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Author Topic: Considering moving toward a "simpler life"  (Read 7935 times)
specialkayme
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« on: January 15, 2012, 02:58:45 PM »

My wife and I have been toying with the idea of heading back toward a more rural lifestyle. The idea of growing most of our own food appeals to both of us, and since we moved onto two acres of land it makes heading in that direction a little more possible and a little less theoretical. If my wife had her way, we'd have a dozen chickens and three milking cows today, and I'd be the one taking care of all of them.  rolleyes

I'm an attorney, and my wife will soon be enrolling in massage therapy school. Neither of us have the ability to devote 60+ hours a week to living off the land. So instead, I was toying with the idea of heading in that direction, slowly and progressively, over the next few years. I was wondering if anyone on here has any experience doing that. Here is generally what I thought we would do.

1. Spring of first year: Start off with a small (8'x4') vegetable garden. Stock it with items we use most often already, with the idea of cutting down on living costs somewhat.
2. Fall of first year: take the remaining vegetables that we have grown and haven't used and can them. Being able to can (or jar) our vegetables will really make this closer to a 'year round plan', rather than a vegetable garden.
3. Year two: repeat the first year, only with two or three small vegetable gardens, improving on what we did wrong the year before. Additionally, plant a few apple trees and blackberry/raspberry/blueberry bushes to be used in the future.
4. Year three: Obtain a few chickens, and one duck. Consider growing grains. Repeat the successes of years one and two, and learn from the failures.
5. Year four: expand the chicken coop, if necessary. Repeat the successes of years one through three, and learn from the failures.
6. Year five: reassess our situation, contemplating the usage of goats and/or a cow.

My goal would be to try something new in odd years, and build on the knowledge in even years.

Obviously on two acres of land we won't be able to feed ourselves, but the idea is to become a little less dependent on the market and to become a little more self sufficient.

Anyone with experience in this area that would like to critique?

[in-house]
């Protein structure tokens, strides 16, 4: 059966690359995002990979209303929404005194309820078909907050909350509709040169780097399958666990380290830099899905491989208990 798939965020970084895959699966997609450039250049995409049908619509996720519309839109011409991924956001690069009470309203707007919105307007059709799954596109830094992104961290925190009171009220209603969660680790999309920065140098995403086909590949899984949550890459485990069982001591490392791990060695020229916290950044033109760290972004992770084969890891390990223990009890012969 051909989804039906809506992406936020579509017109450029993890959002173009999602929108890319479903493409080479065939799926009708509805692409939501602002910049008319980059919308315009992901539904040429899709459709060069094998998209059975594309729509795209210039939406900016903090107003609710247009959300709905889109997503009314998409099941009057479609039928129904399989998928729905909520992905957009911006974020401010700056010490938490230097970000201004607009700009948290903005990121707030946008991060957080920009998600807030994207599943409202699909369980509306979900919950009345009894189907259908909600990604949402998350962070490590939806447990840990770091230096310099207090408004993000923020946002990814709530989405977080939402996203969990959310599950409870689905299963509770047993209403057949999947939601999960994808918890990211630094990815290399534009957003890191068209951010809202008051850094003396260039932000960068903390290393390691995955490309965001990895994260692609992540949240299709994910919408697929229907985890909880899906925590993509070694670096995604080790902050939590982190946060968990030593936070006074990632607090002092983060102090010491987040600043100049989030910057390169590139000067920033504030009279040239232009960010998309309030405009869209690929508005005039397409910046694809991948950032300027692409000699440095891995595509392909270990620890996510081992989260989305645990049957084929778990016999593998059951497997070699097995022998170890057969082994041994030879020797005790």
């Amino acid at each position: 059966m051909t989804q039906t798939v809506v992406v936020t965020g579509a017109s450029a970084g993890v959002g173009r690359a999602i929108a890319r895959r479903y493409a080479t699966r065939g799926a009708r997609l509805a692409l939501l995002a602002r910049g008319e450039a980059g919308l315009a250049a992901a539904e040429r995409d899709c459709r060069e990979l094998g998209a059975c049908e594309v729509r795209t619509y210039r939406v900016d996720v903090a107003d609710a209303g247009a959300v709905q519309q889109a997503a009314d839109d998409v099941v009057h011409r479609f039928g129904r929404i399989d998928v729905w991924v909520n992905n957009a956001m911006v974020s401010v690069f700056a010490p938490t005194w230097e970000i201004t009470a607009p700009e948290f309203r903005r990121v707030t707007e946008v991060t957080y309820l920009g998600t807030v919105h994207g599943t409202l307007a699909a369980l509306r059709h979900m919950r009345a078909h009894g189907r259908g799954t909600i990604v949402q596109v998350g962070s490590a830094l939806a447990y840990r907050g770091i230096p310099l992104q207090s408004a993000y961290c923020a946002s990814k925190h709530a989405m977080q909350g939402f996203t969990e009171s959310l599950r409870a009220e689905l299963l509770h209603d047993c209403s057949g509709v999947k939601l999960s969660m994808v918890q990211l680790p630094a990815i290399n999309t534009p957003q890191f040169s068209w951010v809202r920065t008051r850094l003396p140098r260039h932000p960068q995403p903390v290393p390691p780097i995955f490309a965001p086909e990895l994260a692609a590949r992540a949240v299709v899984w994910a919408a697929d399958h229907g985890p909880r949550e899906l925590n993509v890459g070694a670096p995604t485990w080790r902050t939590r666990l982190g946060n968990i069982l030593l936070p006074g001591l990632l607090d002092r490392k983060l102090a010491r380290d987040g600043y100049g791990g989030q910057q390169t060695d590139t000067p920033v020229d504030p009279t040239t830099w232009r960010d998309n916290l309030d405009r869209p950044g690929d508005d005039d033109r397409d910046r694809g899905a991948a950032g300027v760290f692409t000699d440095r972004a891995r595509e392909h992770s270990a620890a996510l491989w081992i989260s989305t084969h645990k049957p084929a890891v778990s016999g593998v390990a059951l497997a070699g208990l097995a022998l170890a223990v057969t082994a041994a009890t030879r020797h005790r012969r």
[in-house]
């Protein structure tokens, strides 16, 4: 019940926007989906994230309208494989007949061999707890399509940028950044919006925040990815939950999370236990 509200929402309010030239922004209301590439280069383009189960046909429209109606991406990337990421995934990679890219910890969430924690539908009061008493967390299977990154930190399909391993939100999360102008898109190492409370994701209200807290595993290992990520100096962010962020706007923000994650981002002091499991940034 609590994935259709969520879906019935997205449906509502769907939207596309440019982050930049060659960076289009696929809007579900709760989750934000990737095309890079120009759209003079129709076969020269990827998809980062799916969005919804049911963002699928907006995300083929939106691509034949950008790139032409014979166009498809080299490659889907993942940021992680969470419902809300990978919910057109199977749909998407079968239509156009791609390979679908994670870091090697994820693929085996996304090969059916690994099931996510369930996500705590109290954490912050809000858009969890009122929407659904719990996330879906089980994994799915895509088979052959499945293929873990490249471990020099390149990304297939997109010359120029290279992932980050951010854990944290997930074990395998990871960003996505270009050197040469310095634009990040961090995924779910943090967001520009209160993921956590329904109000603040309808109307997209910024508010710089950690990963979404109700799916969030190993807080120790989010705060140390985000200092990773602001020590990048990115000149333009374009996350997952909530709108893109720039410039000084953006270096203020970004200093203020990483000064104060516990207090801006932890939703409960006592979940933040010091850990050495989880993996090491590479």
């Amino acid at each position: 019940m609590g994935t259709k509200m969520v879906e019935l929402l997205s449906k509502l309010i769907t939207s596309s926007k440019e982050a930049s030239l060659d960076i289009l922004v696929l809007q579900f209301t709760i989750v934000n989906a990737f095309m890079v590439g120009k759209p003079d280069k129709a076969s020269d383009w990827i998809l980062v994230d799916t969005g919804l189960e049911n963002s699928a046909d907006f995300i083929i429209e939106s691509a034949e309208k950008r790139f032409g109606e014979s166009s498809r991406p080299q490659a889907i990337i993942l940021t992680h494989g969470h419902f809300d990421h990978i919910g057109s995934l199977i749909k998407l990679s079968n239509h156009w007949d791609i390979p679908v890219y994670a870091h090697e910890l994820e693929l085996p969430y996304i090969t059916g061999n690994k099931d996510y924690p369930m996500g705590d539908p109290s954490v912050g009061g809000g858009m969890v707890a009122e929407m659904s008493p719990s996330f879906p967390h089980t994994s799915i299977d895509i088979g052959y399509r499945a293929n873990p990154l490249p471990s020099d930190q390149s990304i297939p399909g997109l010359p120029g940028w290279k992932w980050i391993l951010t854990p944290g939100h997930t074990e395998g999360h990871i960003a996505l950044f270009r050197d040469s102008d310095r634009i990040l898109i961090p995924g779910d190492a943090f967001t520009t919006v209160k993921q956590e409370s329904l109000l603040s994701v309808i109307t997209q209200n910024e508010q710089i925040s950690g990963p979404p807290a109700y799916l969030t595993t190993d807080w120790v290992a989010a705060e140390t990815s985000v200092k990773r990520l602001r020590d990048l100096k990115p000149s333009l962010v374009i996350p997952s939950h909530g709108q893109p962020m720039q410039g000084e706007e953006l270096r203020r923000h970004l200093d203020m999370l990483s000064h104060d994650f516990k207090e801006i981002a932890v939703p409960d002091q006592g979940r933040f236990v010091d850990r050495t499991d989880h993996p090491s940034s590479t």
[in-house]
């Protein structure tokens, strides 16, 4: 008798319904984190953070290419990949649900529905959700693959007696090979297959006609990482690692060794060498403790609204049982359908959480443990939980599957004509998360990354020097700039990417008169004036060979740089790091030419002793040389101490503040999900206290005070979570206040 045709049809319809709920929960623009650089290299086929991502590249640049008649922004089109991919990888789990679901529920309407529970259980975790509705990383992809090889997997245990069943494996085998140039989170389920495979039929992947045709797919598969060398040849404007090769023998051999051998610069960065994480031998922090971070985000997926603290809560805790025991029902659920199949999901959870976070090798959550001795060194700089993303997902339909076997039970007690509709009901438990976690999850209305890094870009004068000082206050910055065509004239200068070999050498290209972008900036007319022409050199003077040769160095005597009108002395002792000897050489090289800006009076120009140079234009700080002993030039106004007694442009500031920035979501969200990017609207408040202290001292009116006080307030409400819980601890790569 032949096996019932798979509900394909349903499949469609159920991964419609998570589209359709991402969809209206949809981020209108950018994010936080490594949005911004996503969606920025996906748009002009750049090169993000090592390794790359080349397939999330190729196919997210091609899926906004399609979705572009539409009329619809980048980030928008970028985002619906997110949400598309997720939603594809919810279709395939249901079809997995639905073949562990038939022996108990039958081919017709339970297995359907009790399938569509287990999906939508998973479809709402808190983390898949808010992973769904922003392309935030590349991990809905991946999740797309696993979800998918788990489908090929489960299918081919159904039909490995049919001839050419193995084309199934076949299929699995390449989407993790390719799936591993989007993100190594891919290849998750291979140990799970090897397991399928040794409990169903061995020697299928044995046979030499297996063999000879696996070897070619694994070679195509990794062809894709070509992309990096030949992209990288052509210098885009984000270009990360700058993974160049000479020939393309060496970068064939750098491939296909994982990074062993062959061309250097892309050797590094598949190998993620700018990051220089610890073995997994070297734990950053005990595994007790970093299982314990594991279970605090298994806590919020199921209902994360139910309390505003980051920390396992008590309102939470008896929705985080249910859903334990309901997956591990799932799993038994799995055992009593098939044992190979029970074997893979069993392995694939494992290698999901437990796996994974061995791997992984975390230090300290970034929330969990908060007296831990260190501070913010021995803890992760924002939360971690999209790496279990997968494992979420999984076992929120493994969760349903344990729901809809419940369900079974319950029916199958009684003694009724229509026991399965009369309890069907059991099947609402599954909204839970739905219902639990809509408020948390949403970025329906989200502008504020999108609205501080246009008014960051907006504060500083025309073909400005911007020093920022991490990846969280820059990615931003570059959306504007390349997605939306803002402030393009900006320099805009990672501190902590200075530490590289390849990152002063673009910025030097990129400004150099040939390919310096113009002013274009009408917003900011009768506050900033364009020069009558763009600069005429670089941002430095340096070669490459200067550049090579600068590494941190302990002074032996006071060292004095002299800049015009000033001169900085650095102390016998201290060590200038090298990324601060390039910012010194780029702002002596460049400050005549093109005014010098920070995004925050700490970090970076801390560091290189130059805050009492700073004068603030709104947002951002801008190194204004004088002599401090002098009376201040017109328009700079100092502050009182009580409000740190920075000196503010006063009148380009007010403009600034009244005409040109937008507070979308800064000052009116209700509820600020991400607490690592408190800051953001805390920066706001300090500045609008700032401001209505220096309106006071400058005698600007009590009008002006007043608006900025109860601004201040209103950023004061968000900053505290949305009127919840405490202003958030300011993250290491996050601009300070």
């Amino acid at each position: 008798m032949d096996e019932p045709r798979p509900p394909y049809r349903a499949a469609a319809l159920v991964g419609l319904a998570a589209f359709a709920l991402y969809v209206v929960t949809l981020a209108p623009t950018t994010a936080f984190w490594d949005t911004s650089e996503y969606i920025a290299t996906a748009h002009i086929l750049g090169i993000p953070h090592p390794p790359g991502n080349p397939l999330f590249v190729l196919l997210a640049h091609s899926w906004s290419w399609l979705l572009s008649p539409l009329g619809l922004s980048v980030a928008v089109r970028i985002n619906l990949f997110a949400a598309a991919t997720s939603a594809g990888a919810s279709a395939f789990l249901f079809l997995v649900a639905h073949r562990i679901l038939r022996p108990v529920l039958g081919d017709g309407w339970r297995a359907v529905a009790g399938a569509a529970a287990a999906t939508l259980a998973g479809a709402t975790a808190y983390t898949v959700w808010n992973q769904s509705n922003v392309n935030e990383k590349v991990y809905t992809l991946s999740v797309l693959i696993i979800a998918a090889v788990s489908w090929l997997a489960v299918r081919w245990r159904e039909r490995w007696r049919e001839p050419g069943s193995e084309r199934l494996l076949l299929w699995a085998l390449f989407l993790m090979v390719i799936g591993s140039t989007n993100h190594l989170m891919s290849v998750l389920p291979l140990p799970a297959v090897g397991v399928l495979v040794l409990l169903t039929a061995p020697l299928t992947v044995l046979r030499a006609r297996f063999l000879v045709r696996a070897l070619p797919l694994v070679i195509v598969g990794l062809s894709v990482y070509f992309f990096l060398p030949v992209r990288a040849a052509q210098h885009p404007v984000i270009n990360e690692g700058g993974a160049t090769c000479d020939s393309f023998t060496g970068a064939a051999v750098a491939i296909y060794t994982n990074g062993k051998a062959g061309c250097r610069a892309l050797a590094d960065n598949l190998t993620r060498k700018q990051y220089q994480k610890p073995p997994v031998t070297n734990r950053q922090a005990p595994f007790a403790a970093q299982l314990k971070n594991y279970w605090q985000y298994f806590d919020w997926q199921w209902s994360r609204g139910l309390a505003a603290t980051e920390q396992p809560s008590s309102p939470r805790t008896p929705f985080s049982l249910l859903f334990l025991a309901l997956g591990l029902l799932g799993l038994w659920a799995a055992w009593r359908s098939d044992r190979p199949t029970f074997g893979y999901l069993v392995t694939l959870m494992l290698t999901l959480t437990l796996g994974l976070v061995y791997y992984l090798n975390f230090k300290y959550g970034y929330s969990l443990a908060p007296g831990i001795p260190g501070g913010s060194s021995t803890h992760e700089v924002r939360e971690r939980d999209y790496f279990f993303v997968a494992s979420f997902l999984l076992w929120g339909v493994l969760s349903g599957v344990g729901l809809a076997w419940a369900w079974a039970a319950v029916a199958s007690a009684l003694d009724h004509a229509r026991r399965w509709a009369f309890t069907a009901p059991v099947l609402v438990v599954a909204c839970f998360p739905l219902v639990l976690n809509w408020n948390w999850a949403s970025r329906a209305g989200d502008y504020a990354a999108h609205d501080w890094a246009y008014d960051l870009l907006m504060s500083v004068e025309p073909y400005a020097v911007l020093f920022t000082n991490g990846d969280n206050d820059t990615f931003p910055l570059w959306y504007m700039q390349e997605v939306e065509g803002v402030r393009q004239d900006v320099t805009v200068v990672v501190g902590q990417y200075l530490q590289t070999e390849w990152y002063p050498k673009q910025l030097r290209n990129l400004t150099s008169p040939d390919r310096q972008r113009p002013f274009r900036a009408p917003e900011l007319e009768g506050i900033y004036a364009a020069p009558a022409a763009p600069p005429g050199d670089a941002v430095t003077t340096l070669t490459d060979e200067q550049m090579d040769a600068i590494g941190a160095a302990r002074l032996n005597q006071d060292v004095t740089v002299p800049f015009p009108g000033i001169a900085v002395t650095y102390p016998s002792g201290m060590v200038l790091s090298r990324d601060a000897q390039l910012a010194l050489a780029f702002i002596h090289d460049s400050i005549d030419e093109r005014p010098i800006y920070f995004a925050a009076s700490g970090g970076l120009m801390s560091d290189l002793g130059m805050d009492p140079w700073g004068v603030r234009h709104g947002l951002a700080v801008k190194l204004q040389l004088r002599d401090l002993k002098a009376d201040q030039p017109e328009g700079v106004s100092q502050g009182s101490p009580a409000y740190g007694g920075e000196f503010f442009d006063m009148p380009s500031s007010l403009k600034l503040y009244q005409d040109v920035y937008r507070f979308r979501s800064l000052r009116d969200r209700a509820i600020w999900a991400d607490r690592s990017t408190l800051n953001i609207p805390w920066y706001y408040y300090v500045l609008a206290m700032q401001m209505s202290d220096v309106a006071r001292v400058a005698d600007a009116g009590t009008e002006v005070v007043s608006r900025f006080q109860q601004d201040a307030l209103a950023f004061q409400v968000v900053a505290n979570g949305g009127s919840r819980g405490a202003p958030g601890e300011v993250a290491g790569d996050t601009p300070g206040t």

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kathyp
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« Reply #1 on: January 15, 2012, 03:21:51 PM »

one thought on the cow....if there are only two of you, consider a mini-milker.  a full size cow will give you way more milk than you can use.  even a mini can give you up to 3 gallons a day at peak.  other advantage to the mini breeds are that you can keep more on smaller acrage, and the mini beef will give you a nice bit of meat without it being to much. 

not a huge fan of goats personally, but that's just me  smiley

canning is good.  consider a dehydrator also. 

chickens are great value.  they are relatively cheap to feed and reproduce and you get not only meat from the bird, but the eggs.  rabbits also. 

small acreage is hard because you really can't grow enough for you and your animals, but if you think small and plan carefully, you can do well cost wise.
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.....The greatest changes occur in their country without their cooperation. They are not even aware of precisely what has taken place. They suspect it; they have heard of the event by chance. More than that, they are unconcerned with the fortunes of their village, the safety of their streets, the fate of their church and its vestry. They think that such things have nothing to do with them, that they belong to a powerful stranger called “the government.” They enjoy these goods as tenants, without a sense of ownership, and never give a thought to how they might be improved.....

 Alexis de Tocqueville
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« Reply #2 on: January 15, 2012, 03:32:54 PM »

Canning taste best, but never over look the deep freezer for foods.   Also, if time is short, network around to get people to pick you goods on halves.   Plant way too much and get people without land to work it for you.   Also what you can not use or have time to put up, sale.   We sell blueberries all summer, you pick, put the money on the porch, don't bother us operation.   Same with the bottles of honey.    We place the veggies that we can not use on the porch with everything else.   If it is a couple days old, free or pay us what you wish.   Not much labor on our part since we work all the time.
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Michael Bush
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« Reply #3 on: January 15, 2012, 08:45:29 PM »

Chickens are low maintenance.  If you put out a feeder that holds a bit and a waterer that holds a bit (and has a heater so it doesn't freeze) you can actually leave for the weekend.  Milkers are high maintenance.  You have to milk them twice a day, rain or shine, no matter what.  Unless you have some like minded neighbors who would be happy to milk them for the milk or some other trade, its very limiting on your life otherwise.  It's a real crimp on your social life to have to leave early to get home to milk the cow, who will, of course be very cranky if you aren't right on time.